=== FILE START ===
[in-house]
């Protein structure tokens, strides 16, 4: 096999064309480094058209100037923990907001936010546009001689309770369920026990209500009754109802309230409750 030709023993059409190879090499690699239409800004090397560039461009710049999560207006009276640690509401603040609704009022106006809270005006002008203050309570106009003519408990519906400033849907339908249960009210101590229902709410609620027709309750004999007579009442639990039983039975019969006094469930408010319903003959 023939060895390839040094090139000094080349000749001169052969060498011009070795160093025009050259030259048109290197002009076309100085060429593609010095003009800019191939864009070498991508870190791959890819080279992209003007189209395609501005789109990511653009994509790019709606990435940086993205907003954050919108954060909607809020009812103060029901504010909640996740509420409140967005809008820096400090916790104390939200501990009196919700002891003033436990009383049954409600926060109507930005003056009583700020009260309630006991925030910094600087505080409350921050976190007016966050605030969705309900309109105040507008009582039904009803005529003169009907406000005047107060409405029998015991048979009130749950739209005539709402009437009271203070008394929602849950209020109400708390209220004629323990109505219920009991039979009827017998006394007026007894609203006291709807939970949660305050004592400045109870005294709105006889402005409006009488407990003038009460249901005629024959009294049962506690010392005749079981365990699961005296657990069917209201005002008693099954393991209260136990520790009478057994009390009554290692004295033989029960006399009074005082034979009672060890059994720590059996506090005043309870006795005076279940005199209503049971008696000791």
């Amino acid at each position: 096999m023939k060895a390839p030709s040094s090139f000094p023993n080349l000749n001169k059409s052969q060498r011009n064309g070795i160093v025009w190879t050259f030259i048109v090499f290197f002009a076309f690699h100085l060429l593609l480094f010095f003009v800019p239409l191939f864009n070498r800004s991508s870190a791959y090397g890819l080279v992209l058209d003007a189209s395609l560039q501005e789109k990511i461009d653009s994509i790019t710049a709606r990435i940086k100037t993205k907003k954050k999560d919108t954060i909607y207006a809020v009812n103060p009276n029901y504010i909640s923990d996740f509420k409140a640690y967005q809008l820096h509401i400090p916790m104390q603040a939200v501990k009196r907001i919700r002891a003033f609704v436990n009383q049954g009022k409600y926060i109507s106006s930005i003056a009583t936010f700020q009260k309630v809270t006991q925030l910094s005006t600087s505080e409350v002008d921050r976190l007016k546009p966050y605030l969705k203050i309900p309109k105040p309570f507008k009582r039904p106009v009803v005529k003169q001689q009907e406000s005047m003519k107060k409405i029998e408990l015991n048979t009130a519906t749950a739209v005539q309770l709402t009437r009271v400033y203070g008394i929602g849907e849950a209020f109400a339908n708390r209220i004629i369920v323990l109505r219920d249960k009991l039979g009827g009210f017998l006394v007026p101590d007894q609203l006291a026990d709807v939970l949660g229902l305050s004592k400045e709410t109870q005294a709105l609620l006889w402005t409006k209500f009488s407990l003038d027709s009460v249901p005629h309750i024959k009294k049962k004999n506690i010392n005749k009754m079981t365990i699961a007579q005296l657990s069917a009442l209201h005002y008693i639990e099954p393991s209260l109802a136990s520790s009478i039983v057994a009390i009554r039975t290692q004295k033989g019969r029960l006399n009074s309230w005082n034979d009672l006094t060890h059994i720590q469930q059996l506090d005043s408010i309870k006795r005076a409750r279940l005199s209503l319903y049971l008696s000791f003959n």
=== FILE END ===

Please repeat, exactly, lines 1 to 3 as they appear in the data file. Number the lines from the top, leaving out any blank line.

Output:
[in-house]
């Protein structure tokens, strides 16, 4: 096999064309480094058209100037923990907001936010546009001689309770369920026990209500009754109802309230409750 030709023993059409190879090499690699239409800004090397560039461009710049999560207006009276640690509401603040609704009022106006809270005006002008203050309570106009003519408990519906400033849907339908249960009210101590229902709410609620027709309750004999007579009442639990039983039975019969006094469930408010319903003959 023939060895390839040094090139000094080349000749001169052969060498011009070795160093025009050259030259048109290197002009076309100085060429593609010095003009800019191939864009070498991508870190791959890819080279992209003007189209395609501005789109990511653009994509790019709606990435940086993205907003954050919108954060909607809020009812103060029901504010909640996740509420409140967005809008820096400090916790104390939200501990009196919700002891003033436990009383049954409600926060109507930005003056009583700020009260309630006991925030910094600087505080409350921050976190007016966050605030969705309900309109105040507008009582039904009803005529003169009907406000005047107060409405029998015991048979009130749950739209005539709402009437009271203070008394929602849950209020109400708390209220004629323990109505219920009991039979009827017998006394007026007894609203006291709807939970949660305050004592400045109870005294709105006889402005409006009488407990003038009460249901005629024959009294049962506690010392005749079981365990699961005296657990069917209201005002008693099954393991209260136990520790009478057994009390009554290692004295033989029960006399009074005082034979009672060890059994720590059996506090005043309870006795005076279940005199209503049971008696000791």
């Amino acid at each position: 096999m023939k060895a390839p030709s040094s090139f000094p023993n080349l000749n001169k059409s052969q060498r011009n064309g070795i160093v025009w190879t050259f030259i048109v090499f290197f002009a076309f690699h100085l060429l593609l480094f010095f003009v800019p239409l191939f864009n070498r800004s991508s870190a791959y090397g890819l080279v992209l058209d003007a189209s395609l560039q501005e789109k990511i461009d653009s994509i790019t710049a709606r990435i940086k100037t993205k907003k954050k999560d919108t954060i909607y207006a809020v009812n103060p009276n029901y504010i909640s923990d996740f509420k409140a640690y967005q809008l820096h509401i400090p916790m104390q603040a939200v501990k009196r907001i919700r002891a003033f609704v436990n009383q049954g009022k409600y926060i109507s106006s930005i003056a009583t936010f700020q009260k309630v809270t006991q925030l910094s005006t600087s505080e409350v002008d921050r976190l007016k546009p966050y605030l969705k203050i309900p309109k105040p309570f507008k009582r039904p106009v009803v005529k003169q001689q009907e406000s005047m003519k107060k409405i029998e408990l015991n048979t009130a519906t749950a739209v005539q309770l709402t009437r009271v400033y203070g008394i929602g849907e849950a209020f109400a339908n708390r209220i004629i369920v323990l109505r219920d249960k009991l039979g009827g009210f017998l006394v007026p101590d007894q609203l006291a026990d709807v939970l949660g229902l305050s004592k400045e709410t109870q005294a709105l609620l006889w402005t409006k209500f009488s407990l003038d027709s009460v249901p005629h309750i024959k009294k049962k004999n506690i010392n005749k009754m079981t365990i699961a007579q005296l657990s069917a009442l209201h005002y008693i639990e099954p393991s209260l109802a136990s520790s009478i039983v057994a009390i009554r039975t290692q004295k033989g019969r029960l006399n009074s309230w005082n034979d009672l006094t060890h059994i720590q469930q059996l506090d005043s408010i309870k006795r005076a409750r279940l005199s209503l319903y049971l008696s000791f003959n």